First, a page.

Enrollment There are no specific education requirements for admission to the CCC, as everyone has the capacity to provide compassionate care to another. However, candidates must be prepared to complete a graduate-level curriculum. We appreciate that some people need support in discerning if the CCC is appropriate for them. Indeed, choosing to enroll in a program such as this is a considerable investment of time and resources. Calls are welcome: 415-354-0408, and emails as well: email@example.com.
A written application is required for enrollment. Its purpose is to help us understand the applicant’s readiness and motivation, and to assist applicants in clarifying their ow intentions and motivations for enrollment. In addition to basic contact information, the application contains reflective questions about intention, motivation, caregiving, and related experiences.
Unlike a job or college application, applicants need not worry about having specific skills, qualifications, etc. Most applicants are accepted into the program. The most common reason for declining an applicant is his or her lack of readiness or inability to fully participate in all aspects of the CCC. People’s whose lives are enriched by other academic studies, extended periods of travel, or major life transitions such as weddings, divorces, births, moving homes, and the like, are advised to carefully consider if they have the time and energy to engage in the course.
Frequently Asked Questions: Click here
Application & Deadline A written application is required for enrollment.
To download the application click here
Deadline: January 29, 2014 (extended from January 20)
Application Fee: $50.00 Application Fee on-line payment: click here
Applications are processed on a first come, first serve basis, so sending early application is advised. Subsequently, candidates will be contacted to arrange for a mutually convenient interview, either in person or virtually.
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Way of Learning The CCC is far more than a training aimed at simply educating people in how to care for others. Knowledge of, and compassion for, oneself are essential to the ability to provide contemplative care. Thus a structured format for deep self- reflection and personal development are central to the training. Students have the unique opportunity to explore their own understanding about giving and receiving care, its contemplative dimensions, and how they relate to life and those they care for.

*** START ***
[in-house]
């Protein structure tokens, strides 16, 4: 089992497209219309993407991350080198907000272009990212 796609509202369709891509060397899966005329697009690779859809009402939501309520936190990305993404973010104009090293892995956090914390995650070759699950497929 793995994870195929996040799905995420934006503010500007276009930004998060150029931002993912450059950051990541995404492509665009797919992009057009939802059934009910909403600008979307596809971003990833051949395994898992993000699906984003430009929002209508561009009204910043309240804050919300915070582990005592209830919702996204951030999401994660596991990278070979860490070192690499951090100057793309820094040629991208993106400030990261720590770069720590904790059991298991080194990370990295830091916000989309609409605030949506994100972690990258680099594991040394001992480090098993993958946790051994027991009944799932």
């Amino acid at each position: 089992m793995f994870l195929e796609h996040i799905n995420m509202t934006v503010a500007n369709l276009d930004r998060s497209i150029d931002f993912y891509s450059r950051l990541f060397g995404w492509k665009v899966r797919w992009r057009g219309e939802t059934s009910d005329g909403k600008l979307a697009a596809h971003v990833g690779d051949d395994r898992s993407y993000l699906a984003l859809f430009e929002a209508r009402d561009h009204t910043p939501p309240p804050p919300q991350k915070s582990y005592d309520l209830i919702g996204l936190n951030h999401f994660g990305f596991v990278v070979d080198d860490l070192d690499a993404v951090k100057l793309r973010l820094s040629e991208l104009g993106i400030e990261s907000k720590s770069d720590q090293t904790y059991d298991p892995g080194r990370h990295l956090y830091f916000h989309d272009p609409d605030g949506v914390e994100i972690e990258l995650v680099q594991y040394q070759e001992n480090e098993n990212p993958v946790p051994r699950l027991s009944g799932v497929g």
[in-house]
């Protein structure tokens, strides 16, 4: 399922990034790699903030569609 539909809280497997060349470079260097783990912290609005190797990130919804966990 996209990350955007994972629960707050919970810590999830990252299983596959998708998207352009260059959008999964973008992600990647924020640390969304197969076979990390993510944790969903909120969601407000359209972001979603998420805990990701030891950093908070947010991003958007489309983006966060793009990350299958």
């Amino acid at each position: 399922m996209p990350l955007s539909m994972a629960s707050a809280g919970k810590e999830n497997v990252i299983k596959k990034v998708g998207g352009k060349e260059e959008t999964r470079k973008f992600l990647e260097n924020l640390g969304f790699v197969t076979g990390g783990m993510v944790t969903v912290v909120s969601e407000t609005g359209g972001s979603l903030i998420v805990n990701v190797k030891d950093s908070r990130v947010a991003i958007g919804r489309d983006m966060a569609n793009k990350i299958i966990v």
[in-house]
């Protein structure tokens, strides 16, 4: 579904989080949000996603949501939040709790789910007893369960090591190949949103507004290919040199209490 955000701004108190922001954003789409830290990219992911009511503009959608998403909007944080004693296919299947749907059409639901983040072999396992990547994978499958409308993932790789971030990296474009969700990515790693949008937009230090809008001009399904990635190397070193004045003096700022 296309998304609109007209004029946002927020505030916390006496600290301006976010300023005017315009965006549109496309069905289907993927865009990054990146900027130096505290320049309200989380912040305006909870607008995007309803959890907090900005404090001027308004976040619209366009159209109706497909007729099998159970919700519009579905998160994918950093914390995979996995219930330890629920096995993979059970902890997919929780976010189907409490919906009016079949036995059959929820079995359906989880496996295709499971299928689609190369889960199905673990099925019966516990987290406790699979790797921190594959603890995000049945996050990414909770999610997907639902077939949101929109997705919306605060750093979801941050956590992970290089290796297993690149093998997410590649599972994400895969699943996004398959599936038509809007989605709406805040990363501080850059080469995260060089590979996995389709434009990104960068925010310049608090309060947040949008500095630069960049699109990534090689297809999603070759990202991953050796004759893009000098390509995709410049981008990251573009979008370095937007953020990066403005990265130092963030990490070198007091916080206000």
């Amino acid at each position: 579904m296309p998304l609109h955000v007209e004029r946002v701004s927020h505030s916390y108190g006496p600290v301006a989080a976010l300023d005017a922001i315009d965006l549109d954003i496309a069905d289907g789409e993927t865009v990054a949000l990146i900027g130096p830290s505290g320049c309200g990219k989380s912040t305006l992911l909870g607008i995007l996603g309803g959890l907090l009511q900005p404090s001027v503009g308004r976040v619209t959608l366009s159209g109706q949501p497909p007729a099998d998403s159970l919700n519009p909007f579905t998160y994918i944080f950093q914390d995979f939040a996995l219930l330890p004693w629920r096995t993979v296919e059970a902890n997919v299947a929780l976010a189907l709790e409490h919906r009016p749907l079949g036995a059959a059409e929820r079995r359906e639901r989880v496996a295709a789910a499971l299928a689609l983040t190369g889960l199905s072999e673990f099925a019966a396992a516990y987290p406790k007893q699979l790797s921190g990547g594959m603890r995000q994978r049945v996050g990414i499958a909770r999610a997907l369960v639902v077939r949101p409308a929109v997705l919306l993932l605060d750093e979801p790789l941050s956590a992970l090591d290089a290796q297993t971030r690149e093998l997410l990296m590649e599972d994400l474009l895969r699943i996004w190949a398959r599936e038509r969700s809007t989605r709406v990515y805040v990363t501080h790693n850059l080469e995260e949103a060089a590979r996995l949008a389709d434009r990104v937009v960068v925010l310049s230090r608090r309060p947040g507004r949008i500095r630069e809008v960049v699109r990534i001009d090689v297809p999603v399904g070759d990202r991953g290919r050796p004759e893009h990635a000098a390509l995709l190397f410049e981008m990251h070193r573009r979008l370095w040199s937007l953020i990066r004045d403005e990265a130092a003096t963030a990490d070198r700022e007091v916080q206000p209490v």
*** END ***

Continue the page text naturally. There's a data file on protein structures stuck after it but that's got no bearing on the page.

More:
In this way, training in contemplative care is not so much a matter of acquiring information, understanding something new, or taking on a role, but rather, the skills built in the CCC clear the way for one’s natural caregiving capacities. Participants become uniquely attuned to a deeper understanding of what it means to be present with suffering and are therefore able to respond more effectively and appropriately to the needs of those in their care.
The Role of Mindfulness Training Participants in the CCC receive instruction in mindfulness practices to develop contemplative care skills and to deepen their understanding of the principles of contemplative care. These practices include sitting meditation and mindfulness activities such as cooking and healing touch. Contemplative care qualities developed through mindfulness training include open-ness, self-awareness and insight; enhanced speaking and listening skills; the sharpening of insight; and an appreciation of the world’s diversity and richness.
Mindfulness Meditation is a way to quiet and calm the mind by paying non-judgmental attention to your moment-to-moment experiences. The purpose of mindfulness is to observe the ever- changing nature of experiences in a non-judgmental way without analyzing, interpreting, or reacting to the experience themselves. In addition, scientific studies have proven that meditation helps restore and maintain a sense of personal balance and helps to develop the skills necessary to avoid emotional and physical depletion. This is important for persons who want to avoid physical or professional burnout while they care for others.
Background The CCC is a collaboration between Beyond Measure School for Contemplative Care and San Francisco Zen Center (SFZC). This curriculum will inform the Zen-inspired senior living community currently being developed by SFZC and Northern California Presbyterian Homes and Services. This community will be a Continuing Care Retirement Community and will be open to all.